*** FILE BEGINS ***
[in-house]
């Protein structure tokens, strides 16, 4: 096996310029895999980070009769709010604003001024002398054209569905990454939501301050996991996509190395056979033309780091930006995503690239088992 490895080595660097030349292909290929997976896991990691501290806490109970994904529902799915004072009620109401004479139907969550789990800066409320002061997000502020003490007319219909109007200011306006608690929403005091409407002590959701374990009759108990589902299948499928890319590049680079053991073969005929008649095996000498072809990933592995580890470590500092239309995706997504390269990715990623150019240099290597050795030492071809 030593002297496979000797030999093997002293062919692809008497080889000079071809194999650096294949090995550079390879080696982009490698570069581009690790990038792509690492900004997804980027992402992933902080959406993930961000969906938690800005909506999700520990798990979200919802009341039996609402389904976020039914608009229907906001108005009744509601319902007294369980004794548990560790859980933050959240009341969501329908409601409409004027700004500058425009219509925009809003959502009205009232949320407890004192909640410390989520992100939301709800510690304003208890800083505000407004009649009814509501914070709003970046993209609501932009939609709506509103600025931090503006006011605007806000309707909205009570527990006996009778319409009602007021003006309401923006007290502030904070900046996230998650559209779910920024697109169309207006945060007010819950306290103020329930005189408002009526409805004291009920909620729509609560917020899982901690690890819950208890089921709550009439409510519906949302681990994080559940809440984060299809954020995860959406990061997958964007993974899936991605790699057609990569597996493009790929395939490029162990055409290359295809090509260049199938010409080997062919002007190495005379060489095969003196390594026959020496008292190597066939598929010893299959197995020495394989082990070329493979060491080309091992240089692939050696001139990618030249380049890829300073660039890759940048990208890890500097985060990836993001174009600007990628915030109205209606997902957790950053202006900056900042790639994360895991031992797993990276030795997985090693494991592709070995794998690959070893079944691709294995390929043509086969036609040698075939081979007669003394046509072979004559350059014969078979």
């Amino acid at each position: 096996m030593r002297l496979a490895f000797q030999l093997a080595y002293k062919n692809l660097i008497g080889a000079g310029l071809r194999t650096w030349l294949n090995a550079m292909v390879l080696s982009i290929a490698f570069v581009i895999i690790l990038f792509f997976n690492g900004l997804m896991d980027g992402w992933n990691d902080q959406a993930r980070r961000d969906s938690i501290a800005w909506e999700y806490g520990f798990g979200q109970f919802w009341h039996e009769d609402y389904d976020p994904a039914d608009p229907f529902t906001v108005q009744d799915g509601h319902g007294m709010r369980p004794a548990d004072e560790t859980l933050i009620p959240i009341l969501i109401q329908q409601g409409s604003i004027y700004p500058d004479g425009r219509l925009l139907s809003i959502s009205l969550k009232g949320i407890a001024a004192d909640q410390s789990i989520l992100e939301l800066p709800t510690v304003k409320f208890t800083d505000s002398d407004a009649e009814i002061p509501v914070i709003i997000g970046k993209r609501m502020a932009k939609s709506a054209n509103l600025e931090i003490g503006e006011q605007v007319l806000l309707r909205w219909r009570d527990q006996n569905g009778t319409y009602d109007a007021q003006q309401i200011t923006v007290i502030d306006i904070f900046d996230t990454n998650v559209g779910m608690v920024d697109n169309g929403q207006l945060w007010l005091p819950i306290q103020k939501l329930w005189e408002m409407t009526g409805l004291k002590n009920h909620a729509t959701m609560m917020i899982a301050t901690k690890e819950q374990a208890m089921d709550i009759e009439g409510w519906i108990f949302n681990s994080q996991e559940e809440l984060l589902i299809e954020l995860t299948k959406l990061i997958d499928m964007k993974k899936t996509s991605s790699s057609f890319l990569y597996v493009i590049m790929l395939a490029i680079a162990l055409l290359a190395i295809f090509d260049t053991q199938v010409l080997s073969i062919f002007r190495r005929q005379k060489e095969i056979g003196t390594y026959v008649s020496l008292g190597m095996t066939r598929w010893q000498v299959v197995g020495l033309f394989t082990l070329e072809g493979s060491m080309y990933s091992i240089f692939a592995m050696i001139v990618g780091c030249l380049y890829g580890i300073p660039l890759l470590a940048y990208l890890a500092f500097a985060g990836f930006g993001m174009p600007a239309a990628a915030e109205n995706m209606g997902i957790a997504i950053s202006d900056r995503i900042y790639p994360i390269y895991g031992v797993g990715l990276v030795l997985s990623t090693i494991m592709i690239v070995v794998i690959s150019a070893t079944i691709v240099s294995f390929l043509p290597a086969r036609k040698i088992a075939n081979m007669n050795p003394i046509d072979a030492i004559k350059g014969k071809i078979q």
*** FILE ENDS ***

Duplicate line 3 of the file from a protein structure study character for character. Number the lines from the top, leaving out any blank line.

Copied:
């Amino acid at each position: 096996m030593r002297l496979a490895f000797q030999l093997a080595y002293k062919n692809l660097i008497g080889a000079g310029l071809r194999t650096w030349l294949n090995a550079m292909v390879l080696s982009i290929a490698f570069v581009i895999i690790l990038f792509f997976n690492g900004l997804m896991d980027g992402w992933n990691d902080q959406a993930r980070r961000d969906s938690i501290a800005w909506e999700y806490g520990f798990g979200q109970f919802w009341h039996e009769d609402y389904d976020p994904a039914d608009p229907f529902t906001v108005q009744d799915g509601h319902g007294m709010r369980p004794a548990d004072e560790t859980l933050i009620p959240i009341l969501i109401q329908q409601g409409s604003i004027y700004p500058d004479g425009r219509l925009l139907s809003i959502s009205l969550k009232g949320i407890a001024a004192d909640q410390s789990i989520l992100e939301l800066p709800t510690v304003k409320f208890t800083d505000s002398d407004a009649e009814i002061p509501v914070i709003i997000g970046k993209r609501m502020a932009k939609s709506a054209n509103l600025e931090i003490g503006e006011q605007v007319l806000l309707r909205w219909r009570d527990q006996n569905g009778t319409y009602d109007a007021q003006q309401i200011t923006v007290i502030d306006i904070f900046d996230t990454n998650v559209g779910m608690v920024d697109n169309g929403q207006l945060w007010l005091p819950i306290q103020k939501l329930w005189e408002m409407t009526g409805l004291k002590n009920h909620a729509t959701m609560m917020i899982a301050t901690k690890e819950q374990a208890m089921d709550i009759e009439g409510w519906i108990f949302n681990s994080q996991e559940e809440l984060l589902i299809e954020l995860t299948k959406l990061i997958d499928m964007k993974k899936t996509s991605s790699s057609f890319l990569y597996v493009i590049m790929l395939a490029i680079a162990l055409l290359a190395i295809f090509d260049t053991q199938v010409l080997s073969i062919f002007r190495r005929q005379k060489e095969i056979g003196t390594y026959v008649s020496l008292g190597m095996t066939r598929w010893q000498v299959v197995g020495l033309f394989t082990l070329e072809g493979s060491m080309y990933s091992i240089f692939a592995m050696i001139v990618g780091c030249l380049y890829g580890i300073p660039l890759l470590a940048y990208l890890a500092f500097a985060g990836f930006g993001m174009p600007a239309a990628a915030e109205n995706m209606g997902i957790a997504i950053s202006d900056r995503i900042y790639p994360i390269y895991g031992v797993g990715l990276v030795l997985s990623t090693i494991m592709i690239v070995v794998i690959s150019a070893t079944i691709v240099s294995f390929l043509p290597a086969r036609k040698i088992a075939n081979m007669n050795p003394i046509d072979a030492i004559k350059g014969k071809i078979q």